At the saké demo, Lynch will lead a session to explore the distinctive styles of premium-grade saké while sipping Japanese saké and Oregon craft saké side by side. The class will also take a look at nigori, sparkling saké and saké cocktails.

Lynch says he enjoys what he does because so many people don’t know much about sake.

“I’ll have people tell me, ‘I tried saké and I don’t like it,’” he says. “Well, if Pabst Blue Ribbon was the only beer you ever tried, would you say you don’t like beer? We are a multi-category industry that needs to be explored. The truth is, it’s probably one saké that you don’t like.

“This educational piece can make you more knowledgeable than 80 percent of the drinking world. After this class, you can learn what to buy with what very quickly.”

While Lynch began his career in the wine business in Napa Valley, he’s quick to point out the fact that saké is not wine. “It’s a completely different brewing process.”

“I was hesitant to leave the wine business ... because I didn’t know much about saké ... When I was asked if I wanted to get involved in the saké business, I said, ‘Does anyone actually drink it?’”

Once he was introduced to the craft saké made at Saké One, he says he fell in love with the product.

“We are a craft brewer in Oregon and we want to show everyone the different styles of saké and to see the difference between what’s made here and what is imported and get people out of the idea that saké is served warm; most good saké is served cold.”

He also says saké is starting to expand as people look to remove certain things from their diets.

“Saké is gluten-free, sulfur-free, it doesn’t contain tannin, it is low in acid ... and has no additives ... It’s also becoming really popular as a base for cocktails.”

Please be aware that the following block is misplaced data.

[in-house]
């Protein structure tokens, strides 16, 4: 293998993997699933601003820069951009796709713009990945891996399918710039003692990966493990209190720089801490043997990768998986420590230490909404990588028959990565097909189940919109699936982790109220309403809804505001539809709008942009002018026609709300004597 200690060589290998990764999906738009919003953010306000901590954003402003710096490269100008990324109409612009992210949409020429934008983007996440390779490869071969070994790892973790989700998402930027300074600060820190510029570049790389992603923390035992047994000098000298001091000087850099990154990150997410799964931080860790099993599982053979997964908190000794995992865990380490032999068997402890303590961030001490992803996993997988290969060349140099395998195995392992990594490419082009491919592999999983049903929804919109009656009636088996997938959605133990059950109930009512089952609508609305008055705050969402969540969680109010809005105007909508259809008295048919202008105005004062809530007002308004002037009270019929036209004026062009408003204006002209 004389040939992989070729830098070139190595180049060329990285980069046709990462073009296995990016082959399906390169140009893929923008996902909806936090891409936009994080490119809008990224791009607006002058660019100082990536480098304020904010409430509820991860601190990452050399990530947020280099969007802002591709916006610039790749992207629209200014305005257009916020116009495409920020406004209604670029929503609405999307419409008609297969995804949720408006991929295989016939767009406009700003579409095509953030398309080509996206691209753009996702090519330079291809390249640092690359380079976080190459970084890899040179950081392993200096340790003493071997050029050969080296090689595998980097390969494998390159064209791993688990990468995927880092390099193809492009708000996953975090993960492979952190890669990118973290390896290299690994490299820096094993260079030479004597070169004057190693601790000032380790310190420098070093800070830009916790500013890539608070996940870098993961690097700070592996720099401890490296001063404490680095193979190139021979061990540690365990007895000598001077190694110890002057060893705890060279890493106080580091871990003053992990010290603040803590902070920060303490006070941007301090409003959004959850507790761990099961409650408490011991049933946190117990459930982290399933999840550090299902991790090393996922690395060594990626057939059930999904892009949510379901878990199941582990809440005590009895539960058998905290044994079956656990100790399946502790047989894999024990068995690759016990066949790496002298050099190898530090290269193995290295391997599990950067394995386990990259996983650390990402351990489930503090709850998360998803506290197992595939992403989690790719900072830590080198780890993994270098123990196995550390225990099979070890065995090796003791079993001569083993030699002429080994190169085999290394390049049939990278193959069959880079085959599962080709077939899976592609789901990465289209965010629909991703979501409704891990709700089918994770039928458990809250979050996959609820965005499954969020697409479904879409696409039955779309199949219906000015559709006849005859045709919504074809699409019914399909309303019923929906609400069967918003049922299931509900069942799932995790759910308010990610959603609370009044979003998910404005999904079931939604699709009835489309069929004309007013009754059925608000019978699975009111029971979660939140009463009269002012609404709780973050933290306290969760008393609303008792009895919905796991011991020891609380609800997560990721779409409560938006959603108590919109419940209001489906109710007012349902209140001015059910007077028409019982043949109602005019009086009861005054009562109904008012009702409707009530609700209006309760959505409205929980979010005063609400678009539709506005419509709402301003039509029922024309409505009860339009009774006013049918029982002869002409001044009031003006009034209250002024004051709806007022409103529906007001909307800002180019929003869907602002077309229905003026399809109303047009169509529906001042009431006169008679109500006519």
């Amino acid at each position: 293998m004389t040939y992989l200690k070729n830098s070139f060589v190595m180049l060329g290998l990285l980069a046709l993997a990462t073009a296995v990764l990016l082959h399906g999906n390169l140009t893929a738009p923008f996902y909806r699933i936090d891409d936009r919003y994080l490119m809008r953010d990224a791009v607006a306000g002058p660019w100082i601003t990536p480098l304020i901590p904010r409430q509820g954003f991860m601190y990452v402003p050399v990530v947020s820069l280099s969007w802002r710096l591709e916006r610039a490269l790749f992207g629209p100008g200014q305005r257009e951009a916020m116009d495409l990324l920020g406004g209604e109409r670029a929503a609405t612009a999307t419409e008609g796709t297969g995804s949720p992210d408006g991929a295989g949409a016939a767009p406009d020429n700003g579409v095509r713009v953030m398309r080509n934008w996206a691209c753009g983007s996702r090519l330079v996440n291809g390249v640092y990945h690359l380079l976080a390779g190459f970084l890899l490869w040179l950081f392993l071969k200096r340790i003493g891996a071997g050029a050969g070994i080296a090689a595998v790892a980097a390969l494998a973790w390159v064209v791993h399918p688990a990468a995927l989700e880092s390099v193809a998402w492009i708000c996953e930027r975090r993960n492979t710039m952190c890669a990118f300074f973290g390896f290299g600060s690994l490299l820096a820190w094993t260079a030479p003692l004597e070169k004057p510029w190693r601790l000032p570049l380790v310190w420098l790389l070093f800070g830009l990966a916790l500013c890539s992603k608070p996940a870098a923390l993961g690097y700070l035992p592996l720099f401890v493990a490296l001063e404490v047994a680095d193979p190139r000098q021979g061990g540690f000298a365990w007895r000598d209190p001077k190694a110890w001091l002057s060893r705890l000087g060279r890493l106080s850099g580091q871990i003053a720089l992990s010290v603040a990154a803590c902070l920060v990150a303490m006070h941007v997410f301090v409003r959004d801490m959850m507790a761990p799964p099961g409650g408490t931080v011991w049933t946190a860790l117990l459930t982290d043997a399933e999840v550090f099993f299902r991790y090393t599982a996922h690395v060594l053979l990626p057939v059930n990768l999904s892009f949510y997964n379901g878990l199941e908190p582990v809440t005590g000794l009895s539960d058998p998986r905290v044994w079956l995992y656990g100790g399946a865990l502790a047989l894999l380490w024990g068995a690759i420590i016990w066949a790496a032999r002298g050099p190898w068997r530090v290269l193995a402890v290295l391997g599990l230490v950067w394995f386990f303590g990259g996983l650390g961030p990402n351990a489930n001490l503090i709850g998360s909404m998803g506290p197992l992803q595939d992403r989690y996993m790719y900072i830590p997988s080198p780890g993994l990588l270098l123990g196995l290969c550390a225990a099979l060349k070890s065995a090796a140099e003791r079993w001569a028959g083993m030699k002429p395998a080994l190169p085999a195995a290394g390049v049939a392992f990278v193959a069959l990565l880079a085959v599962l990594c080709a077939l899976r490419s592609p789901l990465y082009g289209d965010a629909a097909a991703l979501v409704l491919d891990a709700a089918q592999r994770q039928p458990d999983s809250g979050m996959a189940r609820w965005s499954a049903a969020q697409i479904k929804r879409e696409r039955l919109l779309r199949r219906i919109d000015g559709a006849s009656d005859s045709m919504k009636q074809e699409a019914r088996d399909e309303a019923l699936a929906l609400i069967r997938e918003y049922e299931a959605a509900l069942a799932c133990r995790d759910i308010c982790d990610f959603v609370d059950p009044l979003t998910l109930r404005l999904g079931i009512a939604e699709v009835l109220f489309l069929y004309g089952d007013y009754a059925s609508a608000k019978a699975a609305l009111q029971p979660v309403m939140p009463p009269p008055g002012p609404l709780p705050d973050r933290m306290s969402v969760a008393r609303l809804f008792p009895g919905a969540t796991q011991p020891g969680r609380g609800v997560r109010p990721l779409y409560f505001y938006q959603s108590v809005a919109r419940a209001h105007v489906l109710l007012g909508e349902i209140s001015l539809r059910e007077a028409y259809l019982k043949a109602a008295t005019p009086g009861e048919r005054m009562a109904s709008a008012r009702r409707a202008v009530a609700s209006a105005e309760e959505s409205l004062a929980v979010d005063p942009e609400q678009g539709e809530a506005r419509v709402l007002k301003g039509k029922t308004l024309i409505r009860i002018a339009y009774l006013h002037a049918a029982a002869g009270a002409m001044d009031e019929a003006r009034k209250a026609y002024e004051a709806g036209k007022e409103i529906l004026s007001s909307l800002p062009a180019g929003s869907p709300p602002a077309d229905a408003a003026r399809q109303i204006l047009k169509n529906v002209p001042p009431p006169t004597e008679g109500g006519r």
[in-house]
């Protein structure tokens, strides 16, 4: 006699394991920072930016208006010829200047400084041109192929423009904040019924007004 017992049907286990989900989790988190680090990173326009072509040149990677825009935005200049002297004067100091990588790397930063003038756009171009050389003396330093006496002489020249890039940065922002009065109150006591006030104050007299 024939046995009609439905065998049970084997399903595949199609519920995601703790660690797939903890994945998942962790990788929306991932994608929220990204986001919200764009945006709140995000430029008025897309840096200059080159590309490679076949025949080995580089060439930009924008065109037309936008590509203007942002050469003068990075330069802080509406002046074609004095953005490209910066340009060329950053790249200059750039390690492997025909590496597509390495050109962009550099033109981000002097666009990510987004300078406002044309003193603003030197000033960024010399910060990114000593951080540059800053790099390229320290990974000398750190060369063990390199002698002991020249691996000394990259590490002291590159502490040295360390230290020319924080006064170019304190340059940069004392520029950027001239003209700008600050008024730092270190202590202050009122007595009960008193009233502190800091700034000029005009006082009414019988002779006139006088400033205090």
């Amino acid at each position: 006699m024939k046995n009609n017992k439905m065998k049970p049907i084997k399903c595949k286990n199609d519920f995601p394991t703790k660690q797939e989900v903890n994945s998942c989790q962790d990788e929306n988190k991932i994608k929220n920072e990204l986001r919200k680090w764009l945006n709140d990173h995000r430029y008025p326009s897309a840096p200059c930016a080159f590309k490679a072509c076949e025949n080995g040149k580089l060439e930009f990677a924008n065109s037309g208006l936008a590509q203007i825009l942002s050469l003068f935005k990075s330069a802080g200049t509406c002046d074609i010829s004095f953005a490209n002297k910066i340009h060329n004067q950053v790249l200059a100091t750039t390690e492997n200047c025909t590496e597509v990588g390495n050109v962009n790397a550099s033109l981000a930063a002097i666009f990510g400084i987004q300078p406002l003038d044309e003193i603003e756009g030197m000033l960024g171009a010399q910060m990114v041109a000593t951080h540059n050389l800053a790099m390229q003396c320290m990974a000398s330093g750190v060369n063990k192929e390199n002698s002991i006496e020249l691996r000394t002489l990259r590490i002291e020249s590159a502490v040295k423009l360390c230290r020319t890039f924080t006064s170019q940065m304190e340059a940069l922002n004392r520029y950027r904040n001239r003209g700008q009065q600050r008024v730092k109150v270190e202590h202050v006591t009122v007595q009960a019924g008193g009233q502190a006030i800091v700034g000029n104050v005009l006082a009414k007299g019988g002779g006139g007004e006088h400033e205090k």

Beef on the grill

And if you enjoy grilling and want to hear some fun family stories, you’ll want to catch brothers Kent and Kevin Rathbun from 3-4:40 p.m. Nov. 11 at the “Beef on the Grill” Big Green Egg Grilling Demo at The Mansion on Forsyth Park.

Kent is the executive chef for Kent Rathbun Concepts in Dallas and Kevin is the executive chef and owner of Rathbun’s Restaurants in Atlanta. The duo has created successful careers separately, but enjoy chances to come together for these types of events.

Kent says they always like to keep things casual and fun and talk about the best practices to use on grills with meat or fish. For this event, they plan to “work with some nice steaks.”

“When we teach, we want to make sure people are getting the best practices on grilling and smoking meats ... We love for people to come to us with great questions.”

Kent says one of the biggest mistakes people tend to make with grilling meat is not getting the grill hot enough.

“Some people don’t the start fire early enough so they don’t get the grill really hot. Or maybe they use too small of a fire or grill ... You want to get a nice sear, and it’s kind of what we are looking for in restaurants. The trick to go from there once you sear it ... is to have an area on the grill where it’s cooler ... so when you get the sear going, you can move that piece over to let it slow roast.”

He also says his parents’ passion for food lit the fire in the brothers to become chefs.

“They loved to entertain friends and family ... and it’s the way Kevin and I are.

“Sure, there’s always a little competition between us, but it’s all very healthy. My brother is my best friend, always has been ... We love cooking together.”

The brothers will also be at Q-Masters, Chefs + Vets from 8-11 p.m. Nov. 11 at Service Brewing Co.



The Master Class Series runs from Nov. 7-11. For the full schedule of Master Class Series events, go to